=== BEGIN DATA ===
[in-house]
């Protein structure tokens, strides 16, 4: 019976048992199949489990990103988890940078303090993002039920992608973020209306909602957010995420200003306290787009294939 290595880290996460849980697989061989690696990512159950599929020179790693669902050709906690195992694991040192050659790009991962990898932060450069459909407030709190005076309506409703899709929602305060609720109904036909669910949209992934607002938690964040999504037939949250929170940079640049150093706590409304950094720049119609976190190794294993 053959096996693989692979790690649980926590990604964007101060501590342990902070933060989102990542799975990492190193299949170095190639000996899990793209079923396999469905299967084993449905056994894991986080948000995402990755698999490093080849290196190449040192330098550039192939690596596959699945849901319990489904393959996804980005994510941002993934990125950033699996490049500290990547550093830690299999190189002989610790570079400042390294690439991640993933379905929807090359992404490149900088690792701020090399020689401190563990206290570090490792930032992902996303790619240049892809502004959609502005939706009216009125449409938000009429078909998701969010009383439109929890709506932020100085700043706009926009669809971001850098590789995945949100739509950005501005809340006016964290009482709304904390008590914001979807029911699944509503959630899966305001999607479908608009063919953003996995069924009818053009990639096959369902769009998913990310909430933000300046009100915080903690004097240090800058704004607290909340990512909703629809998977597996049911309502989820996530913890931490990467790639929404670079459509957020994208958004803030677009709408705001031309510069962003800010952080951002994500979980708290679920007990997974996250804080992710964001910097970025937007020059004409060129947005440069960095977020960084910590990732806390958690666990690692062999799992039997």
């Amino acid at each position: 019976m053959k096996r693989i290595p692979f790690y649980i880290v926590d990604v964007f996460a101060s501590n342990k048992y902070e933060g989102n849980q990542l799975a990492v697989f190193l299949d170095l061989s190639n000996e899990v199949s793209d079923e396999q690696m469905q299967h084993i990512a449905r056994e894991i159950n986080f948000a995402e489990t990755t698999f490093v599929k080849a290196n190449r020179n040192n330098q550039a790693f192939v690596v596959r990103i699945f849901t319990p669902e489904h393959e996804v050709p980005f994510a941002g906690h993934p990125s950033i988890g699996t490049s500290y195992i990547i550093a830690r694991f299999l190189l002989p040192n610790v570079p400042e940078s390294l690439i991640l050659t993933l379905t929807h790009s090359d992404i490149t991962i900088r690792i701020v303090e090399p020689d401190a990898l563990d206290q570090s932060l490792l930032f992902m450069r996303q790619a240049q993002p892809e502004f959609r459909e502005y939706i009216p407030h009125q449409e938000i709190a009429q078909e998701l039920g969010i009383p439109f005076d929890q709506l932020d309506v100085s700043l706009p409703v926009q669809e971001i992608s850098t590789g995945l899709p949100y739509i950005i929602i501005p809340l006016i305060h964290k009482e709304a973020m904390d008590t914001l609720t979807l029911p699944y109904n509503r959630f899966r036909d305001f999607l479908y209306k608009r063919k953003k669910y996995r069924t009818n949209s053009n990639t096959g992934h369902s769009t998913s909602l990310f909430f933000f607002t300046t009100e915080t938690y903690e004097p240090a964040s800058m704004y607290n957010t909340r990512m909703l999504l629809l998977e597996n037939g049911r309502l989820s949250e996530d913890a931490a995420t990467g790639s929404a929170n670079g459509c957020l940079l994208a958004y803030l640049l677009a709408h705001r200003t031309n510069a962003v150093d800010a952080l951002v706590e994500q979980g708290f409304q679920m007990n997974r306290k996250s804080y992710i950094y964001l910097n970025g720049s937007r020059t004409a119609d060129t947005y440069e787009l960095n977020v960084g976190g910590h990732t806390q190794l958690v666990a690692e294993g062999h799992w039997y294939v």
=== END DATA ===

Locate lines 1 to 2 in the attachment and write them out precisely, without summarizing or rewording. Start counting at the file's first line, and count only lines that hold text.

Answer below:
[in-house]
């Protein structure tokens, strides 16, 4: 019976048992199949489990990103988890940078303090993002039920992608973020209306909602957010995420200003306290787009294939 290595880290996460849980697989061989690696990512159950599929020179790693669902050709906690195992694991040192050659790009991962990898932060450069459909407030709190005076309506409703899709929602305060609720109904036909669910949209992934607002938690964040999504037939949250929170940079640049150093706590409304950094720049119609976190190794294993 053959096996693989692979790690649980926590990604964007101060501590342990902070933060989102990542799975990492190193299949170095190639000996899990793209079923396999469905299967084993449905056994894991986080948000995402990755698999490093080849290196190449040192330098550039192939690596596959699945849901319990489904393959996804980005994510941002993934990125950033699996490049500290990547550093830690299999190189002989610790570079400042390294690439991640993933379905929807090359992404490149900088690792701020090399020689401190563990206290570090490792930032992902996303790619240049892809502004959609502005939706009216009125449409938000009429078909998701969010009383439109929890709506932020100085700043706009926009669809971001850098590789995945949100739509950005501005809340006016964290009482709304904390008590914001979807029911699944509503959630899966305001999607479908608009063919953003996995069924009818053009990639096959369902769009998913990310909430933000300046009100915080903690004097240090800058704004607290909340990512909703629809998977597996049911309502989820996530913890931490990467790639929404670079459509957020994208958004803030677009709408705001031309510069962003800010952080951002994500979980708290679920007990997974996250804080992710964001910097970025937007020059004409060129947005440069960095977020960084910590990732806390958690666990690692062999799992039997």